I used to take lots of pictures. I almost never stepped or paddled into a natural area without a camera in hand. Then I began to wonder whether the desire for a good photograph was keeping me from encountering my experiences with an open mind. In the same way I see only birds when I am birdwatching, I tended to see only the next photo when I was carrying my camera. I am sure I exaggerate this tendency, but it was enough to keep me from investing heavily into new equipment when amateur photography went digital. I did buy a small inexpensive digital camera, but I usually don’t carry it with me. I pretty much removed nature photography from my recreation repertoire. 

Lately I have been rethinking this decision, and it is because of my blog. Every weekend I write about something that happened to me during the previous week, and I sometimes regret not having a photograph to accompany the prose. About half of the time I am able to obtain an acceptable photo after I’ve written a blog. If I am sitting on my front porch writing about my front porch, I can go back into the house and retrieve my camera. If the subject is paddling with Clare, she usually brings her smart phone and I can use one of her shots. Overall she has a better eye than I do anyway. If I paddle or fish or bike alone, I can sometimes return to the site with my camera afterwards. More often than not I have to go without a photo.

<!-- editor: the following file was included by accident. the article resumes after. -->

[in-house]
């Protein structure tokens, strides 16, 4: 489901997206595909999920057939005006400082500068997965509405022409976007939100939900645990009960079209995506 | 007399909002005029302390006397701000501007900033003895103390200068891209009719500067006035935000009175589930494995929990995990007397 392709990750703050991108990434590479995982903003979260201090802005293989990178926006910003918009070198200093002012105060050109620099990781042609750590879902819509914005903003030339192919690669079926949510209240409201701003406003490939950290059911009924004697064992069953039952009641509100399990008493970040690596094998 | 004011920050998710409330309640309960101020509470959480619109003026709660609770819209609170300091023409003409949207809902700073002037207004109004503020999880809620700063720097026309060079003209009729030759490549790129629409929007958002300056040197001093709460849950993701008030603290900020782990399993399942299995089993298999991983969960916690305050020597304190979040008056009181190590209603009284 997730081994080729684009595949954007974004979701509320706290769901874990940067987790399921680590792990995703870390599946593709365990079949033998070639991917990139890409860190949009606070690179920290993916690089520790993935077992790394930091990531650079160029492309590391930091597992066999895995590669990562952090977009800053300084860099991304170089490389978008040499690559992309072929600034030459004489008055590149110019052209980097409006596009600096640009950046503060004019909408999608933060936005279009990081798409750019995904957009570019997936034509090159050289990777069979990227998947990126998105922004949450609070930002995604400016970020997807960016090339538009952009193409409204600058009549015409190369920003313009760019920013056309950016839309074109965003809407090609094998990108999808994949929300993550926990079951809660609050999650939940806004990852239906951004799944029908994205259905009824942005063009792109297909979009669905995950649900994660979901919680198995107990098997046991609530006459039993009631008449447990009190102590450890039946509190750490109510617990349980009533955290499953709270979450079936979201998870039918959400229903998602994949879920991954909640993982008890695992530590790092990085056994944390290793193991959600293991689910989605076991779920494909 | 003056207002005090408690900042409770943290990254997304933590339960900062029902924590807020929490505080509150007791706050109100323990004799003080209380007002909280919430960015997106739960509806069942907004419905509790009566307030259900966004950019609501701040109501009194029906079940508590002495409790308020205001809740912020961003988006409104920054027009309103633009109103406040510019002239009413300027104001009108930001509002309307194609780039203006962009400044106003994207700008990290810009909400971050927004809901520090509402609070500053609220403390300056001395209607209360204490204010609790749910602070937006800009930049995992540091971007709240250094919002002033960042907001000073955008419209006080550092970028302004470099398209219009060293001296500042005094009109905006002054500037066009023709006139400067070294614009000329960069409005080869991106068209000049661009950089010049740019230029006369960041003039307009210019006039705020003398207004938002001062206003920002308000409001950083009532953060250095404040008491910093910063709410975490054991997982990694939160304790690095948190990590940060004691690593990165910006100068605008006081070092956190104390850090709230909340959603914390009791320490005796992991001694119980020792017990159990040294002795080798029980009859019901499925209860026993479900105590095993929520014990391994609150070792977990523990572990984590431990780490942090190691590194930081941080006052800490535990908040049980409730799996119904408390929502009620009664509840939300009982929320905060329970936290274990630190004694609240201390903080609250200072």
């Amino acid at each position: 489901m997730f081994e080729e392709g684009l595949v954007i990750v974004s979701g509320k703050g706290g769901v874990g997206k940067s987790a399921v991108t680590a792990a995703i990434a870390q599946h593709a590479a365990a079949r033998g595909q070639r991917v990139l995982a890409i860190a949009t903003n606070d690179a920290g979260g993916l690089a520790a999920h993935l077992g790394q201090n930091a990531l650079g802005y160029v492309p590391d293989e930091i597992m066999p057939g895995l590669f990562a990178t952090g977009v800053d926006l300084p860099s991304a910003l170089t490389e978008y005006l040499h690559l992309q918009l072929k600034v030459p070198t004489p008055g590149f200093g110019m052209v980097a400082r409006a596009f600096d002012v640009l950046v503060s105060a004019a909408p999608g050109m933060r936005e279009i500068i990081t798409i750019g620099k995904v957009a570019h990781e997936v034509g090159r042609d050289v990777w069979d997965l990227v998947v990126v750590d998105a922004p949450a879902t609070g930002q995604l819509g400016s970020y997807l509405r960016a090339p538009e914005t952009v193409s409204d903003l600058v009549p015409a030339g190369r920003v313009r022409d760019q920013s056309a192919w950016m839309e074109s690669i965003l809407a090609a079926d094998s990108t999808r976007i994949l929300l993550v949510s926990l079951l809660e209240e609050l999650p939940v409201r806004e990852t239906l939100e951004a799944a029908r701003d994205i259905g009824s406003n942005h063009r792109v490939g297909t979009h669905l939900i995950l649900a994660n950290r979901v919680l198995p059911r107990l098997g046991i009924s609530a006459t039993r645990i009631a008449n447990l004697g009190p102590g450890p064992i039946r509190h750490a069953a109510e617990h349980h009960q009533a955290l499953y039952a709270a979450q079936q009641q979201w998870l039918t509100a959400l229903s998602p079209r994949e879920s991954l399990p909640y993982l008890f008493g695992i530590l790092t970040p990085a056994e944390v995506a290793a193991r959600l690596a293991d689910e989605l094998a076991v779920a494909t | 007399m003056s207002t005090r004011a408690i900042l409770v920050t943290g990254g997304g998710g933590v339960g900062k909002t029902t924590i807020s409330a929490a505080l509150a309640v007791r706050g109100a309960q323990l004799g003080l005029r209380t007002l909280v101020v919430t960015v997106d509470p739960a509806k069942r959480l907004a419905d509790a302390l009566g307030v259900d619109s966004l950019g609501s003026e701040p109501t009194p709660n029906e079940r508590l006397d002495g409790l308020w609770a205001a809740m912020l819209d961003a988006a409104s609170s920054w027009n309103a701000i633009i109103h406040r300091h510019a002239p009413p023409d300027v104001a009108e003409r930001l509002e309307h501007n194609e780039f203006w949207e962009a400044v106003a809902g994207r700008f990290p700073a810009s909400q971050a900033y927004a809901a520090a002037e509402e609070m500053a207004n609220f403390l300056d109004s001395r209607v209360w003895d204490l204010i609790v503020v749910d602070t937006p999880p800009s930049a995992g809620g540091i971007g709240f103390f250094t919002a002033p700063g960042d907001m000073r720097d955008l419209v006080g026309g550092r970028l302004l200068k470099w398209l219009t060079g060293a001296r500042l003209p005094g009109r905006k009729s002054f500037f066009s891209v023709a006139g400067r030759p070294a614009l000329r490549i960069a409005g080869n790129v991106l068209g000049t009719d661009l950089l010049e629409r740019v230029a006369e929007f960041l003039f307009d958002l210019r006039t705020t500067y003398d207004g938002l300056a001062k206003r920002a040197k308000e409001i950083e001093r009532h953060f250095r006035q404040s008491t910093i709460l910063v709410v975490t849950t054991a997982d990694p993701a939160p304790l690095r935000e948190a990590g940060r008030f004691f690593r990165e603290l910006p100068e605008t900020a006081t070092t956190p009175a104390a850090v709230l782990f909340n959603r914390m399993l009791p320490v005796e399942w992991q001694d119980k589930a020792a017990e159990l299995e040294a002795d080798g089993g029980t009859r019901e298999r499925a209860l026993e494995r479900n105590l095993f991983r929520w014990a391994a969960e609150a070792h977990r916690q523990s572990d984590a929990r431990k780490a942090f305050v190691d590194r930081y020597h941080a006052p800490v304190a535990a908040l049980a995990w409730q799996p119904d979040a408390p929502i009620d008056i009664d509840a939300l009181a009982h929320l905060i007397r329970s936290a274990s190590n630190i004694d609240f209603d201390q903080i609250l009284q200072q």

I did try carrying my camera with me on my bicycle rides, but my old bad habit of allowing the camera to be a distraction returned. Instead of enjoying the ride, I was actively looking for the next blog entry and the photo to accompany it. Without the camera, I seldom thought in those terms. I enjoyed the hike or the paddle or the bike ride, and only days later while reflecting on the week did a particular happening turn into a story.

This blog about photography came to mind because I do not have a picture of the gar I wrote about in last week’s blog. A photograph of a Jurassic Period fish with 21st Century fluorocarbon fishing line wrapped around its snout would have made for an evocative photo.

Steven Simpson